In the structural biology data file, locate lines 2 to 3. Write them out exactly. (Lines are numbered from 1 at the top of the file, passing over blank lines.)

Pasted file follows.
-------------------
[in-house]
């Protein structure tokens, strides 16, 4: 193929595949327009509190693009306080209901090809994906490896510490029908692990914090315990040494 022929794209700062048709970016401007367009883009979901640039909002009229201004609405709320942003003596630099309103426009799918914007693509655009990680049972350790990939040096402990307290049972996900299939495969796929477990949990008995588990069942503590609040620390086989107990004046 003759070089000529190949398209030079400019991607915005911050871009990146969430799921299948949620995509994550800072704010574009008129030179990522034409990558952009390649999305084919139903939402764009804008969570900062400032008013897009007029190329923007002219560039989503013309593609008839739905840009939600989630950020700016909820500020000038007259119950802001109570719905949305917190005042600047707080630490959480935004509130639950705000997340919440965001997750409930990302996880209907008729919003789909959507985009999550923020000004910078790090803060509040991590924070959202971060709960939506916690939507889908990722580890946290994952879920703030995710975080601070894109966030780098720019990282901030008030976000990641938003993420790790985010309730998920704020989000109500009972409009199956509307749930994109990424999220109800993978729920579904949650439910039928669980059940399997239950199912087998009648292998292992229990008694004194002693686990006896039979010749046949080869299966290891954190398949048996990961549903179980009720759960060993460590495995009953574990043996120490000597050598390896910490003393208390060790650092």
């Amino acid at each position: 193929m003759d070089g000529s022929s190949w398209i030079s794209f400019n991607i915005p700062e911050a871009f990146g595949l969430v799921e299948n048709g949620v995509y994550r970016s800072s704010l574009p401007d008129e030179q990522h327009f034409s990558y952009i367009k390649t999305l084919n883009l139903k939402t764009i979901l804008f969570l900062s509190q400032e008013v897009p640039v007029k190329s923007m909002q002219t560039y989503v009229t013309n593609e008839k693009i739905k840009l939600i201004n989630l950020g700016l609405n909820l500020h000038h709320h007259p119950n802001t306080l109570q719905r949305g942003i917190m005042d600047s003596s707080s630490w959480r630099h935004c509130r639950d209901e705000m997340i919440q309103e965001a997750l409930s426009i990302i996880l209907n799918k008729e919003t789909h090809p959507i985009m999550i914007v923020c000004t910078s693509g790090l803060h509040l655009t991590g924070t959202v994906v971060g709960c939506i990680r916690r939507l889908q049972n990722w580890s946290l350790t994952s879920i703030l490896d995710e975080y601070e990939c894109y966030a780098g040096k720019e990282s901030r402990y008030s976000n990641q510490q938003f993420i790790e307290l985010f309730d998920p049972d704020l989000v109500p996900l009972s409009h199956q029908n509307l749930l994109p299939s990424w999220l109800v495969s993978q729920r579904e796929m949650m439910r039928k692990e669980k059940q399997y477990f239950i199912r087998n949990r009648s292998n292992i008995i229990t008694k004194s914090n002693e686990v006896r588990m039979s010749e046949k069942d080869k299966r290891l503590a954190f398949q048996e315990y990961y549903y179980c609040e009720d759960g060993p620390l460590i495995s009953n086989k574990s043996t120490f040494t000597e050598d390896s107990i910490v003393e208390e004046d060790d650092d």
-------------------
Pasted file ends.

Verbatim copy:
């Protein structure tokens, strides 16, 4: 193929595949327009509190693009306080209901090809994906490896510490029908692990914090315990040494 022929794209700062048709970016401007367009883009979901640039909002009229201004609405709320942003003596630099309103426009799918914007693509655009990680049972350790990939040096402990307290049972996900299939495969796929477990949990008995588990069942503590609040620390086989107990004046 003759070089000529190949398209030079400019991607915005911050871009990146969430799921299948949620995509994550800072704010574009008129030179990522034409990558952009390649999305084919139903939402764009804008969570900062400032008013897009007029190329923007002219560039989503013309593609008839739905840009939600989630950020700016909820500020000038007259119950802001109570719905949305917190005042600047707080630490959480935004509130639950705000997340919440965001997750409930990302996880209907008729919003789909959507985009999550923020000004910078790090803060509040991590924070959202971060709960939506916690939507889908990722580890946290994952879920703030995710975080601070894109966030780098720019990282901030008030976000990641938003993420790790985010309730998920704020989000109500009972409009199956509307749930994109990424999220109800993978729920579904949650439910039928669980059940399997239950199912087998009648292998292992229990008694004194002693686990006896039979010749046949080869299966290891954190398949048996990961549903179980009720759960060993460590495995009953574990043996120490000597050598390896910490003393208390060790650092």
């Amino acid at each position: 193929m003759d070089g000529s022929s190949w398209i030079s794209f400019n991607i915005p700062e911050a871009f990146g595949l969430v799921e299948n048709g949620v995509y994550r970016s800072s704010l574009p401007d008129e030179q990522h327009f034409s990558y952009i367009k390649t999305l084919n883009l139903k939402t764009i979901l804008f969570l900062s509190q400032e008013v897009p640039v007029k190329s923007m909002q002219t560039y989503v009229t013309n593609e008839k693009i739905k840009l939600i201004n989630l950020g700016l609405n909820l500020h000038h709320h007259p119950n802001t306080l109570q719905r949305g942003i917190m005042d600047s003596s707080s630490w959480r630099h935004c509130r639950d209901e705000m997340i919440q309103e965001a997750l409930s426009i990302i996880l209907n799918k008729e919003t789909h090809p959507i985009m999550i914007v923020c000004t910078s693509g790090l803060h509040l655009t991590g924070t959202v994906v971060g709960c939506i990680r916690r939507l889908q049972n990722w580890s946290l350790t994952s879920i703030l490896d995710e975080y601070e990939c894109y966030a780098g040096k720019e990282s901030r402990y008030s976000n990641q510490q938003f993420i790790e307290l985010f309730d998920p049972d704020l989000v109500p996900l009972s409009h199956q029908n509307l749930l994109p299939s990424w999220l109800v495969s993978q729920r579904e796929m949650m439910r039928k692990e669980k059940q399997y477990f239950i199912r087998n949990r009648s292998n292992i008995i229990t008694k004194s914090n002693e686990v006896r588990m039979s010749e046949k069942d080869k299966r290891l503590a954190f398949q048996e315990y990961y549903y179980c609040e009720d759960g060993p620390l460590i495995s009953n086989k574990s043996t120490f040494t000597e050598d390896s107990i910490v003393e208390e004046d060790d650092d």